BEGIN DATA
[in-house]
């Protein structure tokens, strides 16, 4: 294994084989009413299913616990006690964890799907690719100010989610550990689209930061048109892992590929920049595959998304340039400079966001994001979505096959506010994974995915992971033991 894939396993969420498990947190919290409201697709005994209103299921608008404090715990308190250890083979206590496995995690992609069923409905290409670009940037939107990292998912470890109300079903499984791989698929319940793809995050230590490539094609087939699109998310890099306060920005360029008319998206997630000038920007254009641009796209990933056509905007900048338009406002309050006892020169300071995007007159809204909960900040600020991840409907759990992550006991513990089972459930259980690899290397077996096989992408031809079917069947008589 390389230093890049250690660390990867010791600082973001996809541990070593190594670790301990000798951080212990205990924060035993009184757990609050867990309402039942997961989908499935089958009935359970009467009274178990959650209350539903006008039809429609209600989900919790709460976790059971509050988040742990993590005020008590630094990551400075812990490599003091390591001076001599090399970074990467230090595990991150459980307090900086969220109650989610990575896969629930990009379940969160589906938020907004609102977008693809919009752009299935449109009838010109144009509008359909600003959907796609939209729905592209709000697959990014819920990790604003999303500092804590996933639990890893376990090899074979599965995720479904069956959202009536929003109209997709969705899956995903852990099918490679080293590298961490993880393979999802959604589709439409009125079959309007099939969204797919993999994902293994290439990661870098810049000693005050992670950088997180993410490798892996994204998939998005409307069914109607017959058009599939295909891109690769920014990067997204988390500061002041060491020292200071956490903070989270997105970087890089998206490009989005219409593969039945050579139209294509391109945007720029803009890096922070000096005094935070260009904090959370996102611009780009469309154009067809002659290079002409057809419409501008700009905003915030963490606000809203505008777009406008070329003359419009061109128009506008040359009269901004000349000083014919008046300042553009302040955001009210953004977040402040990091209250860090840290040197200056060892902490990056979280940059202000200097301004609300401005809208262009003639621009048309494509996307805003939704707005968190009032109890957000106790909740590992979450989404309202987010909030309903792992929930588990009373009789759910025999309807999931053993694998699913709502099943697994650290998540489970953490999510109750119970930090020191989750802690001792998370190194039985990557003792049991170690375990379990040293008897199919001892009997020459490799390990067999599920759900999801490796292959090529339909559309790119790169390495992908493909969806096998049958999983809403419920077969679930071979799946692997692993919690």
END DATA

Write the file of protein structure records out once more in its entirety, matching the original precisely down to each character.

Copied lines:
[in-house]
């Protein structure tokens, strides 16, 4: 294994084989009413299913616990006690964890799907690719100010989610550990689209930061048109892992590929920049595959998304340039400079966001994001979505096959506010994974995915992971033991 894939396993969420498990947190919290409201697709005994209103299921608008404090715990308190250890083979206590496995995690992609069923409905290409670009940037939107990292998912470890109300079903499984791989698929319940793809995050230590490539094609087939699109998310890099306060920005360029008319998206997630000038920007254009641009796209990933056509905007900048338009406002309050006892020169300071995007007159809204909960900040600020991840409907759990992550006991513990089972459930259980690899290397077996096989992408031809079917069947008589 390389230093890049250690660390990867010791600082973001996809541990070593190594670790301990000798951080212990205990924060035993009184757990609050867990309402039942997961989908499935089958009935359970009467009274178990959650209350539903006008039809429609209600989900919790709460976790059971509050988040742990993590005020008590630094990551400075812990490599003091390591001076001599090399970074990467230090595990991150459980307090900086969220109650989610990575896969629930990009379940969160589906938020907004609102977008693809919009752009299935449109009838010109144009509008359909600003959907796609939209729905592209709000697959990014819920990790604003999303500092804590996933639990890893376990090899074979599965995720479904069956959202009536929003109209997709969705899956995903852990099918490679080293590298961490993880393979999802959604589709439409009125079959309007099939969204797919993999994902293994290439990661870098810049000693005050992670950088997180993410490798892996994204998939998005409307069914109607017959058009599939295909891109690769920014990067997204988390500061002041060491020292200071956490903070989270997105970087890089998206490009989005219409593969039945050579139209294509391109945007720029803009890096922070000096005094935070260009904090959370996102611009780009469309154009067809002659290079002409057809419409501008700009905003915030963490606000809203505008777009406008070329003359419009061109128009506008040359009269901004000349000083014919008046300042553009302040955001009210953004977040402040990091209250860090840290040197200056060892902490990056979280940059202000200097301004609300401005809208262009003639621009048309494509996307805003939704707005968190009032109890957000106790909740590992979450989404309202987010909030309903792992929930588990009373009789759910025999309807999931053993694998699913709502099943697994650290998540489970953490999510109750119970930090020191989750802690001792998370190194039985990557003792049991170690375990379990040293008897199919001892009997020459490799390990067999599920759900999801490796292959090529339909559309790119790169390495992908493909969806096998049958999983809403419920077969679930071979799946692997692993919690």